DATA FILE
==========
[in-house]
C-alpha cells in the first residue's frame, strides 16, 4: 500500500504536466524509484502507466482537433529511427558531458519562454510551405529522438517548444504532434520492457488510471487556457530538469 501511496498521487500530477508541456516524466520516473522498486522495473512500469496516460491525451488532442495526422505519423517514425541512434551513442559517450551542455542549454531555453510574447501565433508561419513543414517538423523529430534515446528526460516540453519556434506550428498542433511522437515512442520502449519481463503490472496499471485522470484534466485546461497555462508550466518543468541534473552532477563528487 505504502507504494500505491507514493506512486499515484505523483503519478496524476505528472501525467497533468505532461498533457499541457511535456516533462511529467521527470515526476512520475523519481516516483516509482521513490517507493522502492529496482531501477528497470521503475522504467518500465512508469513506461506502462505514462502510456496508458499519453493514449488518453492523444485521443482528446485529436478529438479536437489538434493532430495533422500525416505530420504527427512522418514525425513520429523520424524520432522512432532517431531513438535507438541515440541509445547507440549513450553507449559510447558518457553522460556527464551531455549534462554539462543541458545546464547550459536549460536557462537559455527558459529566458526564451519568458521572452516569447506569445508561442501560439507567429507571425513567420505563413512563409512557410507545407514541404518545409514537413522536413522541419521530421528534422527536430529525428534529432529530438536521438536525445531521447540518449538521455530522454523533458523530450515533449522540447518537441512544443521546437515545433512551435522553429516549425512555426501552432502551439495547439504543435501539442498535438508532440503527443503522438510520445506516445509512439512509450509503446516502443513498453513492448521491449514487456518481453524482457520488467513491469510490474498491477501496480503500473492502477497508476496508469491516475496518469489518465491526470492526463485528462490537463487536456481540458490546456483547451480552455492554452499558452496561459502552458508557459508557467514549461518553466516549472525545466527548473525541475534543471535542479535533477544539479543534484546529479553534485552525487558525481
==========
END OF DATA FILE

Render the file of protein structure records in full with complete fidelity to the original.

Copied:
[in-house]
C-alpha cells in the first residue's frame, strides 16, 4: 500500500504536466524509484502507466482537433529511427558531458519562454510551405529522438517548444504532434520492457488510471487556457530538469 501511496498521487500530477508541456516524466520516473522498486522495473512500469496516460491525451488532442495526422505519423517514425541512434551513442559517450551542455542549454531555453510574447501565433508561419513543414517538423523529430534515446528526460516540453519556434506550428498542433511522437515512442520502449519481463503490472496499471485522470484534466485546461497555462508550466518543468541534473552532477563528487 505504502507504494500505491507514493506512486499515484505523483503519478496524476505528472501525467497533468505532461498533457499541457511535456516533462511529467521527470515526476512520475523519481516516483516509482521513490517507493522502492529496482531501477528497470521503475522504467518500465512508469513506461506502462505514462502510456496508458499519453493514449488518453492523444485521443482528446485529436478529438479536437489538434493532430495533422500525416505530420504527427512522418514525425513520429523520424524520432522512432532517431531513438535507438541515440541509445547507440549513450553507449559510447558518457553522460556527464551531455549534462554539462543541458545546464547550459536549460536557462537559455527558459529566458526564451519568458521572452516569447506569445508561442501560439507567429507571425513567420505563413512563409512557410507545407514541404518545409514537413522536413522541419521530421528534422527536430529525428534529432529530438536521438536525445531521447540518449538521455530522454523533458523530450515533449522540447518537441512544443521546437515545433512551435522553429516549425512555426501552432502551439495547439504543435501539442498535438508532440503527443503522438510520445506516445509512439512509450509503446516502443513498453513492448521491449514487456518481453524482457520488467513491469510490474498491477501496480503500473492502477497508476496508469491516475496518469489518465491526470492526463485528462490537463487536456481540458490546456483547451480552455492554452499558452496561459502552458508557459508557467514549461518553466516549472525545466527548473525541475534543471535542479535533477544539479543534484546529479553534485552525487558525481